JVC HD Everio GZ-HD7 Hands On

everio_hd_front.pngWe've been eagerly awaiting a chance to get our hands on the JVC HD Everio GZ-HD7 hard drive camcorder, and now that we've had one here for the past few days, we were not disappointed. Here are our impressions of its usability, picture quality and overall design.

Holding the camcorder is a delight. It feels like the designers of this device have carefully considered the user, because this little camcorder fits perfectly in the hand. Nice usability touches such as powering the camcorder on when you open its 16x9 widescreen display, a little focus assist button up front right where you need it, and our favorite, an easy-to-use focus ring, add a lot to this overall user-friendly package.

Navigating the menus is easy, too, where you can either control them with little buttons beside the viewscreen, or use buttons located on the camera body. A slight distraction is the red pilot light on the camcorder itself, making you think at first that you're recording. But there's a red REC indicator on the viewscreen that shows you when you're actually recording onto the unit's 60GB hard drive.

And yeah, there's the big plus with this camcorder: There's no tape involved. All your footage is recorded on that 60GB hard disk. The hard drive can store nearly five hours of footage at its highest- quality setting, gathering video with three CCDs and laying it down at a full 1920x1080i. It uses electronic pixel shifting to spread out the pixels, but the result is ultra-high quality. No, it's not up to the standard of professional-level 3-CCD camcorders such as the Panasonic HVX200, which uses similar raster-stretching techniques, but then you can buy three of these JVC HD Everios for the price of one of those.

Looking at its picture in a 720p monitor, we realized that yes, this is the real thing: tack-sharp HDTV with a camera small enough to fit in the palm of your hand. Never have we seen such great video coming out of a camera so small and so cheap. It doesn't feel cheap, though, and we were also highly impressed with its f/1.8 - 1.9 Fujinon zoom lens, 10x optical glass that's plenty fast and crispy-critter sharp.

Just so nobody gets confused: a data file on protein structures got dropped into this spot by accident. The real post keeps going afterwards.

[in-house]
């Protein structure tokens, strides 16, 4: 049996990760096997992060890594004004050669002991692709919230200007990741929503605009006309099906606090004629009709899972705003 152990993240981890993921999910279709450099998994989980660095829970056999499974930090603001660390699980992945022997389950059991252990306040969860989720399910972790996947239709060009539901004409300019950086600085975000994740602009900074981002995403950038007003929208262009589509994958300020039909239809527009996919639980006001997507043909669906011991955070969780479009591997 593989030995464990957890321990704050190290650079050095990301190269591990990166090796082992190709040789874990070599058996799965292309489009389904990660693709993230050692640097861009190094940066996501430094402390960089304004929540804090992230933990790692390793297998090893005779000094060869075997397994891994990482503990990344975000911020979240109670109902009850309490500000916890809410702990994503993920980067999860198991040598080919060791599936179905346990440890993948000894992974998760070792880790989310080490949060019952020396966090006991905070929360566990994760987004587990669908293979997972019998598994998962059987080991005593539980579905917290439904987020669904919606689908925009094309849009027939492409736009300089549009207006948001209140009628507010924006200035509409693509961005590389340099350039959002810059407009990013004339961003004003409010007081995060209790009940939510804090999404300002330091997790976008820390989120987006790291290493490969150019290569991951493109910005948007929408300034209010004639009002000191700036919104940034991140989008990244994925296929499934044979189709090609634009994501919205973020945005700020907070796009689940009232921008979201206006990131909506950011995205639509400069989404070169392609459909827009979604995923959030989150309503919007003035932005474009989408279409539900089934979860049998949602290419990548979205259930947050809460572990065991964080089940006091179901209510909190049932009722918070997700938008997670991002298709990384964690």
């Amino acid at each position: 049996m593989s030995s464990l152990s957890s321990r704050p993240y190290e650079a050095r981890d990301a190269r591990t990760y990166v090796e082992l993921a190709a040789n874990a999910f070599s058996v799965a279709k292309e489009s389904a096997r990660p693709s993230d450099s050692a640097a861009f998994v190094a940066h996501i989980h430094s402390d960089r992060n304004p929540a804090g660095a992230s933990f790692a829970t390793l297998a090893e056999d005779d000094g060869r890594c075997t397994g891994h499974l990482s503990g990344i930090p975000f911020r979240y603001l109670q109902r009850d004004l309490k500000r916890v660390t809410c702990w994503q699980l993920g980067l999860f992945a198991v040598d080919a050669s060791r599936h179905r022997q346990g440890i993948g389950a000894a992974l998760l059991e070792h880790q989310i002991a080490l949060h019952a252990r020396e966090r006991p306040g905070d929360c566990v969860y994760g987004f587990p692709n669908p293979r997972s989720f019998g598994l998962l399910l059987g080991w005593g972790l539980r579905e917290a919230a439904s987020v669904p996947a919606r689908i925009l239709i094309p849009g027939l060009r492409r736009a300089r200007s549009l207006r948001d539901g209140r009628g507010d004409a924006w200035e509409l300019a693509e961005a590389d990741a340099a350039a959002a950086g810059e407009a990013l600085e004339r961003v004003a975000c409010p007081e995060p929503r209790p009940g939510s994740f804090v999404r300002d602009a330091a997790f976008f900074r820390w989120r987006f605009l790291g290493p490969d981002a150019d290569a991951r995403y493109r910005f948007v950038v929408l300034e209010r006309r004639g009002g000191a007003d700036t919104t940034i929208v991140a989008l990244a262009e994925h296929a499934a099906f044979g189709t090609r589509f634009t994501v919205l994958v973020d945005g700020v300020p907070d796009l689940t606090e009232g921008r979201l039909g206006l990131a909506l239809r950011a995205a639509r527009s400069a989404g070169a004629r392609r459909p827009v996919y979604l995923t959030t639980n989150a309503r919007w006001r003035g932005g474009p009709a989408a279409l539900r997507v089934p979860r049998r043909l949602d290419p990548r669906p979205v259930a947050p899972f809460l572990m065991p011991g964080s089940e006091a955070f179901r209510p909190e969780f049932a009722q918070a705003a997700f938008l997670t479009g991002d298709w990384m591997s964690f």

There is image stabilization on board, too, but we didn't get as much benefit from that as we have in Sony and Canon camcorders in the past. Since we like to use a tripod as often as possible anyway, that's not a huge factor for us, especially when the lens zoomed all the way out. But still, trying to zoom all the way into its full 10x length made for some really shaky looking shots. We agree with David Pogue that this Everio's image stabilization leaves much to be desired.

Upon close examination, the camcorder's image quality does contain compression artifacts, but they weren't glaringly obvious to the uninitiated. The picture doesn't look as buttery smooth as uncompressed HD, nor is it quite as good as HDV video. Even so, we found the colors to be vibrant and true without being overbearing, and the overall impression is that this is definitely HD we're dealing with, and its sharpness is impressive. It's not quite up to professional standards, but for amateur work, it's good enough to be considered overkill. The most significant flaw we could see was its low-light performance, which looked a bit too grainy for our taste. We had hoped for better in that department, especially with three CCDs.

What about editing this footage? Well, that's a weakness thus far. It outputs regular MPEG-2 in a wrapper called .tod that can be edited far and wide, but you'll need to use conversion software to make that happen. In addition to that mpeg format, its star format is the new AVCHD, a flavor of MPEG-4 that uses the vaunted H.264 codec. Problem is, the mighty pro editing apps such as Final Cut Pro and Adobe Premiere Pro are clueless when it comes to AVCHD; even the latest upcoming CS3 version of Premiere Pro doesn't support it. Ulead just announced its VideoStudio 11 that handles the nascent AVCHD format, and then there's the excellent pro editing app Sony Vegas and the untested but previously crash-prone Pinnacle Studio 11, but so far, that's about it. There is a crude editing/conversion application included with the Everio camcorder, but c'mon software developers! AVCHD is a format that's been here for over a year, with Panasonic, Sony, Canon and JVC on board. Where are you? The dearth of easy editing choices lessens the appeal of this camcorder and all others using AVCHD, but that's hopefully a temporary problem.

As a stopgap, JVC offers its VD40 burner it calls a "Sharestation" that can let you offload HD footage onto a garden-variety DVD, and then play back those videos directly to a TV without using a computer at all, an innovative approach. But the problem there is, those discs won't play back in a DVD player—you must use the Sharestation. We'd rather just see a capture/edit/output workflow like we've become accustomed to with DV.

Summing up, this is a great camera for your $1700 (and it can already be found for less than $1500 and falling), far surpassing any cameras that were available in the past for this price. However, we haven't tested its competitors, but one thing's for sure, the quality of these HD camcorders, recording on hard disks without tape, is astounding. The JVC Everio GZ-HD7 gets a qualified cheer from us here, and we can't wait to see what its competitors can do.

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